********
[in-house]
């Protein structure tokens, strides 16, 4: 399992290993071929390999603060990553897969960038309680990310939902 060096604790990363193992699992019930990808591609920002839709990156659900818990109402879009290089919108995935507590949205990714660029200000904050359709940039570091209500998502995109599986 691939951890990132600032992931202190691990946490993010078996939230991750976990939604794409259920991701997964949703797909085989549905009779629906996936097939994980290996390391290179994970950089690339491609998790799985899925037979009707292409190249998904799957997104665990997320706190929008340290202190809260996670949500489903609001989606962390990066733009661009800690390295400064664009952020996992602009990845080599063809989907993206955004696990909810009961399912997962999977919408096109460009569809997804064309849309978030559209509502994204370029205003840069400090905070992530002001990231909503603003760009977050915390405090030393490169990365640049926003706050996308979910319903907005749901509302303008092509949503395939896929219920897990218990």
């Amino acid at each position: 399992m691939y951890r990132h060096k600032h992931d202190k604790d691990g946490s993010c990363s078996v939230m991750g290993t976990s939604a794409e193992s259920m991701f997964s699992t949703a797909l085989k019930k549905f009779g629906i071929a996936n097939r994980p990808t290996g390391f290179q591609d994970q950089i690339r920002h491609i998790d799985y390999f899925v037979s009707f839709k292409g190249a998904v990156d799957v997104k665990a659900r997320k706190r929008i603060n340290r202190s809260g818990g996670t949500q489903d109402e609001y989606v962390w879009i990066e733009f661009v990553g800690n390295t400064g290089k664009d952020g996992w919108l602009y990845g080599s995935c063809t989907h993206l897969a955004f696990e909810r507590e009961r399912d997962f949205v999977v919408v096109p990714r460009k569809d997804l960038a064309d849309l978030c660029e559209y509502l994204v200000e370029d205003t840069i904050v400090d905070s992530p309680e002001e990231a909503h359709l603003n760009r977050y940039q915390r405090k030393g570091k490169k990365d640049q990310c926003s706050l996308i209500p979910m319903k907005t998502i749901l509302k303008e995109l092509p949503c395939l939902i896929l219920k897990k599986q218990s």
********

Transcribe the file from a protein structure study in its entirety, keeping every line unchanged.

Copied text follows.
[in-house]
């Protein structure tokens, strides 16, 4: 399992290993071929390999603060990553897969960038309680990310939902 060096604790990363193992699992019930990808591609920002839709990156659900818990109402879009290089919108995935507590949205990714660029200000904050359709940039570091209500998502995109599986 691939951890990132600032992931202190691990946490993010078996939230991750976990939604794409259920991701997964949703797909085989549905009779629906996936097939994980290996390391290179994970950089690339491609998790799985899925037979009707292409190249998904799957997104665990997320706190929008340290202190809260996670949500489903609001989606962390990066733009661009800690390295400064664009952020996992602009990845080599063809989907993206955004696990909810009961399912997962999977919408096109460009569809997804064309849309978030559209509502994204370029205003840069400090905070992530002001990231909503603003760009977050915390405090030393490169990365640049926003706050996308979910319903907005749901509302303008092509949503395939896929219920897990218990």
């Amino acid at each position: 399992m691939y951890r990132h060096k600032h992931d202190k604790d691990g946490s993010c990363s078996v939230m991750g290993t976990s939604a794409e193992s259920m991701f997964s699992t949703a797909l085989k019930k549905f009779g629906i071929a996936n097939r994980p990808t290996g390391f290179q591609d994970q950089i690339r920002h491609i998790d799985y390999f899925v037979s009707f839709k292409g190249a998904v990156d799957v997104k665990a659900r997320k706190r929008i603060n340290r202190s809260g818990g996670t949500q489903d109402e609001y989606v962390w879009i990066e733009f661009v990553g800690n390295t400064g290089k664009d952020g996992w919108l602009y990845g080599s995935c063809t989907h993206l897969a955004f696990e909810r507590e009961r399912d997962f949205v999977v919408v096109p990714r460009k569809d997804l960038a064309d849309l978030c660029e559209y509502l994204v200000e370029d205003t840069i904050v400090d905070s992530p309680e002001e990231a909503h359709l603003n760009r977050y940039q915390r405090k030393g570091k490169k990365d640049q990310c926003s706050l996308i209500p979910m319903k907005t998502i749901l509302k303008e995109l092509p949503c395939l939902i896929l219920k897990k599986q218990s």